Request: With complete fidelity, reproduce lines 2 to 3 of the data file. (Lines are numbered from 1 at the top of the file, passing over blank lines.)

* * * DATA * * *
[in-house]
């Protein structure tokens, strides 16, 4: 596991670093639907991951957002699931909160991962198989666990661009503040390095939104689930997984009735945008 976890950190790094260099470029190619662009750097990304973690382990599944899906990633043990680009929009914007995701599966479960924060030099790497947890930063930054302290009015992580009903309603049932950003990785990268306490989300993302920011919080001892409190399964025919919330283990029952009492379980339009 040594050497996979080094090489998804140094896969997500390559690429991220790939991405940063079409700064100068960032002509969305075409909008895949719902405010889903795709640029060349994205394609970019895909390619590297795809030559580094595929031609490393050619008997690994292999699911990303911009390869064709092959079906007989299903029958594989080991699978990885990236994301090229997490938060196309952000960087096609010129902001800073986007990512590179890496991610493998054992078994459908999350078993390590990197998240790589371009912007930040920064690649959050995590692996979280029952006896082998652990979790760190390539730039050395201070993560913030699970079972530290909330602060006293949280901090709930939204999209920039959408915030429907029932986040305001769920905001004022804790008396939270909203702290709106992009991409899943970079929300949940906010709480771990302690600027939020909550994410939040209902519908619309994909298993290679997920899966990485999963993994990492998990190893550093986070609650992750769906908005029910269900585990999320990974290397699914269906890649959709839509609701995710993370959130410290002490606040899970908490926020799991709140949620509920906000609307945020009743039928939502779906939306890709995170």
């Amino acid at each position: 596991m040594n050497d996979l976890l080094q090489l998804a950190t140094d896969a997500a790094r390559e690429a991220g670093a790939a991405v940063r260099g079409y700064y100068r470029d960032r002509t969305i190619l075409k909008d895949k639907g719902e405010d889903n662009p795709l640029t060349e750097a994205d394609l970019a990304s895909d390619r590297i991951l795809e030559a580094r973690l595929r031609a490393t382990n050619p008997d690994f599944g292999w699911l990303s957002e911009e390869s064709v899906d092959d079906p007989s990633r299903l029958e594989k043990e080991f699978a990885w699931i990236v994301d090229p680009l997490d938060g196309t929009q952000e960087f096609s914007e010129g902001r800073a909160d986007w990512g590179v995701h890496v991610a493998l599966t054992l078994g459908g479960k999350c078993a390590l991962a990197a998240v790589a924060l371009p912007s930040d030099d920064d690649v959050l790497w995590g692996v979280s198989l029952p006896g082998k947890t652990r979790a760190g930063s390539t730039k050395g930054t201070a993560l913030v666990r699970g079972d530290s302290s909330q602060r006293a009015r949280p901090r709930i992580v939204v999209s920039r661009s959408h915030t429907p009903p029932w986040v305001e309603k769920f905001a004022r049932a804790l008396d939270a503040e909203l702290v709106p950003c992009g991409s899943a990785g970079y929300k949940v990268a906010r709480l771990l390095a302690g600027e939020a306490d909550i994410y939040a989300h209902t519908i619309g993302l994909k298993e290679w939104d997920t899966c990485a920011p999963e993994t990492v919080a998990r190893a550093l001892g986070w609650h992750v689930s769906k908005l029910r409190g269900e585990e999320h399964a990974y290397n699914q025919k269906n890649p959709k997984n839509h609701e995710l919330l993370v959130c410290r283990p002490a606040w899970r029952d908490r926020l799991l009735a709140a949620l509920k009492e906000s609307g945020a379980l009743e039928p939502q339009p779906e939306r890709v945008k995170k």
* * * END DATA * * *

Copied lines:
């Protein structure tokens, strides 16, 4: 596991670093639907991951957002699931909160991962198989666990661009503040390095939104689930997984009735945008 976890950190790094260099470029190619662009750097990304973690382990599944899906990633043990680009929009914007995701599966479960924060030099790497947890930063930054302290009015992580009903309603049932950003990785990268306490989300993302920011919080001892409190399964025919919330283990029952009492379980339009 040594050497996979080094090489998804140094896969997500390559690429991220790939991405940063079409700064100068960032002509969305075409909008895949719902405010889903795709640029060349994205394609970019895909390619590297795809030559580094595929031609490393050619008997690994292999699911990303911009390869064709092959079906007989299903029958594989080991699978990885990236994301090229997490938060196309952000960087096609010129902001800073986007990512590179890496991610493998054992078994459908999350078993390590990197998240790589371009912007930040920064690649959050995590692996979280029952006896082998652990979790760190390539730039050395201070993560913030699970079972530290909330602060006293949280901090709930939204999209920039959408915030429907029932986040305001769920905001004022804790008396939270909203702290709106992009991409899943970079929300949940906010709480771990302690600027939020909550994410939040209902519908619309994909298993290679997920899966990485999963993994990492998990190893550093986070609650992750769906908005029910269900585990999320990974290397699914269906890649959709839509609701995710993370959130410290002490606040899970908490926020799991709140949620509920906000609307945020009743039928939502779906939306890709995170």
């Amino acid at each position: 596991m040594n050497d996979l976890l080094q090489l998804a950190t140094d896969a997500a790094r390559e690429a991220g670093a790939a991405v940063r260099g079409y700064y100068r470029d960032r002509t969305i190619l075409k909008d895949k639907g719902e405010d889903n662009p795709l640029t060349e750097a994205d394609l970019a990304s895909d390619r590297i991951l795809e030559a580094r973690l595929r031609a490393t382990n050619p008997d690994f599944g292999w699911l990303s957002e911009e390869s064709v899906d092959d079906p007989s990633r299903l029958e594989k043990e080991f699978a990885w699931i990236v994301d090229p680009l997490d938060g196309t929009q952000e960087f096609s914007e010129g902001r800073a909160d986007w990512g590179v995701h890496v991610a493998l599966t054992l078994g459908g479960k999350c078993a390590l991962a990197a998240v790589a924060l371009p912007s930040d030099d920064d690649v959050l790497w995590g692996v979280s198989l029952p006896g082998k947890t652990r979790a760190g930063s390539t730039k050395g930054t201070a993560l913030v666990r699970g079972d530290s302290s909330q602060r006293a009015r949280p901090r709930i992580v939204v999209s920039r661009s959408h915030t429907p009903p029932w986040v305001e309603k769920f905001a004022r049932a804790l008396d939270a503040e909203l702290v709106p950003c992009g991409s899943a990785g970079y929300k949940v990268a906010r709480l771990l390095a302690g600027e939020a306490d909550i994410y939040a989300h209902t519908i619309g993302l994909k298993e290679w939104d997920t899966c990485a920011p999963e993994t990492v919080a998990r190893a550093l001892g986070w609650h992750v689930s769906k908005l029910r409190g269900e585990e999320h399964a990974y290397n699914q025919k269906n890649p959709k997984n839509h609701e995710l919330l993370v959130c410290r283990p002490a606040w899970r029952d908490r926020l799991l009735a709140a949620l509920k009492e906000s609307g945020a379980l009743e039928p939502q339009p779906e939306r890709v945008k995170k």